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October 17, 2011

Age-defying Tony Bennett delivers the goods at the Lyric Opera House

Yes, we all know that Tony Bennett has been around a long time and that, at 85, he's still going strong. But it's still a bit of shock any time you get to experience his age-defying artistry in person.

Bennett delivered the goods in high style Saturday night in the Lyric Opera House -- officially, the Patrica and Arthur Modell Performing Arts Center at the Lyric. (There was a moment of silence at the start of the evening for Patricia Breslin Modell, who died last week at 80 after a long illness.)

The near-capacity crowd had to wait a bit before encountering the vocal legend. Bennett's daughter Antonia provided opening-act duties in a set of standards (and a beguiling, relatively rare Noel Coward song, "Sail Away").

The younger Bennett had some fuzzy intonation, but it was easy to detect that she has learned the fundamentals of jazzy styling. It was harder to discern a distinct personality in her singing.

As for the senior Bennett, he took hold of the place from the first, soft phrases of "Watch What Happens" and never let go. It was instructive to observe how ...

Bennett husbanded his vocal resources for more than two dozen songs (and one duet, Sondheim's "Old Friends,"which provided another chance to put Antonia onstage). Many of the numbers were delivered once through, lasting just a couple minutes or so, but there was never an air of the perfunctory about this.

What proved especially rewarding was the way Bennett kept things vocally intimate much of the time. It had the effect of drawing the audience in and even silencing the usual coughing (not, alas, silencing a few persistent talkers).

The ballad-rich program included superbly sculpted accounts of "But Beautiful," "The Way You Look Tonight" and, especially, "Once Upon a Time." In the latter, Bennett gave a model demonstration of how to interpret a lyric, just by the way he subtly emphasized "everything" in the phrase "Everything was ours." Magical. 

Bennett was just as effective when he moved from the conversational to the full-throttle. He let go of forte high notes faster than in the past, of course, but they still contained the familiar, stirring gleam in the tone.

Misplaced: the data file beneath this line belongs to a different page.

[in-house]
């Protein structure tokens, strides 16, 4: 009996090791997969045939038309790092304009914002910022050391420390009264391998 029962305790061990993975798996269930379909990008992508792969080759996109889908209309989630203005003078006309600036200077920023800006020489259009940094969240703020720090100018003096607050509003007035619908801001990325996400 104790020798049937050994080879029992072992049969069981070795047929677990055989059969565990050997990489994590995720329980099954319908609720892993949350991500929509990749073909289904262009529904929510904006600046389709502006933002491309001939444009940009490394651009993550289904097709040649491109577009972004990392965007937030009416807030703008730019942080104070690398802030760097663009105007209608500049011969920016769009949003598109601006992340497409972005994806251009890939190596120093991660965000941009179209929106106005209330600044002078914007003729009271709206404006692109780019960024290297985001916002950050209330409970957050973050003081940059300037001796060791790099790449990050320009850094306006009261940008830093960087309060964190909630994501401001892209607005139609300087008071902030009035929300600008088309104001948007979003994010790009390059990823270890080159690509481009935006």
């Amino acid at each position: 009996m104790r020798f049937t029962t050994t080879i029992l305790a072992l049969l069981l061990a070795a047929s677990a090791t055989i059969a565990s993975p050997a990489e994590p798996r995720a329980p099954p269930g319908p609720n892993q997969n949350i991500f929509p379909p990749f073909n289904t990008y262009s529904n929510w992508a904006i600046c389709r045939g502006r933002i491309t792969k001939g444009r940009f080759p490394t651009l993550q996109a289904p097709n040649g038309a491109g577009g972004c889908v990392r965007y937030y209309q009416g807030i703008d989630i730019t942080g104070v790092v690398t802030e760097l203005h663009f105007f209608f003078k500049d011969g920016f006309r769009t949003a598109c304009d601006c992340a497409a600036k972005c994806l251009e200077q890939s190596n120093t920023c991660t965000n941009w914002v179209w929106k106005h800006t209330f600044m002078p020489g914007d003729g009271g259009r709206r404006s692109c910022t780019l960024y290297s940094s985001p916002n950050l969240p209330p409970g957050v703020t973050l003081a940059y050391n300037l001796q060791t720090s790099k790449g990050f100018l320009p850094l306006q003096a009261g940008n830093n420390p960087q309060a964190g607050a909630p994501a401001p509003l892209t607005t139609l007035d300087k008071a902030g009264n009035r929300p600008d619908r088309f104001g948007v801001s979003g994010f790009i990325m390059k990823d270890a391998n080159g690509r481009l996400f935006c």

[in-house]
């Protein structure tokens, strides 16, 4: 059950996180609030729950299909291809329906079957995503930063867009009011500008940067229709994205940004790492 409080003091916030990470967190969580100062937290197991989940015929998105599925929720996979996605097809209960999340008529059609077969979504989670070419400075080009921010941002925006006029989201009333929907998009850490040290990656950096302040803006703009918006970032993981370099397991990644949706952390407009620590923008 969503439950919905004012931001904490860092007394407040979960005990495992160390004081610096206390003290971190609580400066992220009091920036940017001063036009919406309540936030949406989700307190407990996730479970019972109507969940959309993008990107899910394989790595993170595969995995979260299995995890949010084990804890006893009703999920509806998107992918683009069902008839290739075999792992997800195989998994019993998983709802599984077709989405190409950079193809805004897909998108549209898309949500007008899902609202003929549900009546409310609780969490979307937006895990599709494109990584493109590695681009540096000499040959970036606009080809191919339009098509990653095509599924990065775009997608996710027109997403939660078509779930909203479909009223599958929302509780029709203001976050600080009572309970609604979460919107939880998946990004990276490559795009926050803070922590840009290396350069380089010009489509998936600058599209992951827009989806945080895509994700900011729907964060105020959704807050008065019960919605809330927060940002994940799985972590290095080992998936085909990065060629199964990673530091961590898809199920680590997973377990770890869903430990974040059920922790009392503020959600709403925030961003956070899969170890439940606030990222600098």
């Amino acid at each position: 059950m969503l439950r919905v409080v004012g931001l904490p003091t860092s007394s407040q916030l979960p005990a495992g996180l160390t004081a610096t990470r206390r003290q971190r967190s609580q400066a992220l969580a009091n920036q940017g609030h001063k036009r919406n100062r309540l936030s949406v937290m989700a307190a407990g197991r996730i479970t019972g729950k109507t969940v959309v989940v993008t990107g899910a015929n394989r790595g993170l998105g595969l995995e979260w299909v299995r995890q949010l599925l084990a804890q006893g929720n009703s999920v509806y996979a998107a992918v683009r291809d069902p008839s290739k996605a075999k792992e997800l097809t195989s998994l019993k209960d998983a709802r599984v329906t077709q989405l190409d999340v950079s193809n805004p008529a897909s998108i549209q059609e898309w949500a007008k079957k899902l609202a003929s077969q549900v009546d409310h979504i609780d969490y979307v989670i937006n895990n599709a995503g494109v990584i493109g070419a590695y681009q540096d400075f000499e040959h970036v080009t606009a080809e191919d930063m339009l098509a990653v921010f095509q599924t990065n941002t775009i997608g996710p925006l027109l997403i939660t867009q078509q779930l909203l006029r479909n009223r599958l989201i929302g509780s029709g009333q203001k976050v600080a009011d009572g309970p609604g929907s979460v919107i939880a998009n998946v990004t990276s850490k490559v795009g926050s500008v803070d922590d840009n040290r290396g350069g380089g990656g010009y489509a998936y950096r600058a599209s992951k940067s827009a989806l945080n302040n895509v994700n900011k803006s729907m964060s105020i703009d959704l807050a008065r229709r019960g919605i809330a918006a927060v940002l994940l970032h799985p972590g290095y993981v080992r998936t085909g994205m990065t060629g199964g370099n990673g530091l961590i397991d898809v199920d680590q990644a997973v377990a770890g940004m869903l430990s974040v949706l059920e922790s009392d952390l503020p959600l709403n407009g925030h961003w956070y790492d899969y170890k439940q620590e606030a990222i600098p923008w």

Bennett's jazz chops got an occasional workout, too, in some swinging selections, spurred on by his excellent quartet: pianist Lee Musiker, drummer Harold Jones, bassist Paul Langosch, guitarist Gray Sargent.

Like another inimitable singer, Barbara Cook, Bennett typically closes his performances with an unamplified song. His favored choice for this demonstration is "Fly Me to the Moon," which, subtly accompanied by Sargent, he sang Saturday night with considerable elegance and more than enough tone to reach the house. 

The audience tried to coax more from the vocal legend, but had to settle for Bennett taking a last bow, this time cradling his cute little dog. The singer raised one of the pet's paws to deliver a farewell wave and disappeared backstage.

PHOTO BY KELSEY BENNETT

Posted by Tim Smith at 9:08 AM | | Comments (0)
Categories: Clef Notes
        

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About Tim Smith
Born and raised in Washington, D.C., I couldn't help but develop a keen interest in politics, but music, theater and visual art also proved great attractions. Music became my main focus after high school. I thought about being a cocktail pianist, but I hated taking requests, so I studied music history instead, earning a B.A. in that field from Eisenhower College (Seneca Falls, N.Y.) and an M.A. from Occidental College (Los Angeles). I then landed in journalism. After freelancing for the Washington Post and others, I was classical music critic for the Sun-Sentinel in South Florida, where I also contributed to NPR. I've written for the New York Times, BBC Music Magazine and other publications, and I'm a longtime contributor to Opera News. My book, The NPR Curious Listener's Guide to Classical Music (Perigee, 2002), can be found on the most discerning remainder racks.

I joined the Baltimore Sun as classical music critic in 2000 and, in 2009, also became theater critic, giving me the opportunity to annoy a whole new audience. In 2010, my original Clef Notes blog expanded to encompass a theatrical component -- how could I resist calling it Drama Queens? I hope you'll find both sides of this blog coin worth exploring and reacting to; your own comments are always welcome and valued (well, most of them, at least).

Think of this as your open-all-hours, cyber green room, where there's always a performer or performance to discuss, some news to digest, or maybe just a little good gossip to share.
Note: Tim Smith now writes about the fine arts at baltimoresun.com/artsmash. This blog will be kept in place as an archive for an indefinite period. Please visit the new location to get the latest Mid-Atlantic arts coverage.
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